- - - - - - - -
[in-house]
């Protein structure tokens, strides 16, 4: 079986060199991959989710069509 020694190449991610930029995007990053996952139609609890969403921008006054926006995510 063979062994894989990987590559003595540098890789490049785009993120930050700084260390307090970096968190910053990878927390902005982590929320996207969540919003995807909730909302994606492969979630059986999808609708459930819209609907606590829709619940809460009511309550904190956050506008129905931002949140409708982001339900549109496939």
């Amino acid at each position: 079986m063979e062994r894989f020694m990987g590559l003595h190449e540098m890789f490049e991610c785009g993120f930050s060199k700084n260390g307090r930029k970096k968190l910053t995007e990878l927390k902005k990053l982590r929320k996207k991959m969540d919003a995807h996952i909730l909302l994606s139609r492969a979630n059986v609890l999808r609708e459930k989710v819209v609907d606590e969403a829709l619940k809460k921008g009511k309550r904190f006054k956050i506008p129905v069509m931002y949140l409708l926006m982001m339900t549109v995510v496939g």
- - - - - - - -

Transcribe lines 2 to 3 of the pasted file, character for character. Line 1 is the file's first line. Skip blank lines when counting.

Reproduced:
């Protein structure tokens, strides 16, 4: 079986060199991959989710069509 020694190449991610930029995007990053996952139609609890969403921008006054926006995510 063979062994894989990987590559003595540098890789490049785009993120930050700084260390307090970096968190910053990878927390902005982590929320996207969540919003995807909730909302994606492969979630059986999808609708459930819209609907606590829709619940809460009511309550904190956050506008129905931002949140409708982001339900549109496939």
């Amino acid at each position: 079986m063979e062994r894989f020694m990987g590559l003595h190449e540098m890789f490049e991610c785009g993120f930050s060199k700084n260390g307090r930029k970096k968190l910053t995007e990878l927390k902005k990053l982590r929320k996207k991959m969540d919003a995807h996952i909730l909302l994606s139609r492969a979630n059986v609890l999808r609708e459930k989710v819209v609907d606590e969403a829709l619940k809460k921008g009511k309550r904190f006054k956050i506008p129905v069509m931002y949140l409708l926006m982001m339900t549109v995510v496939g």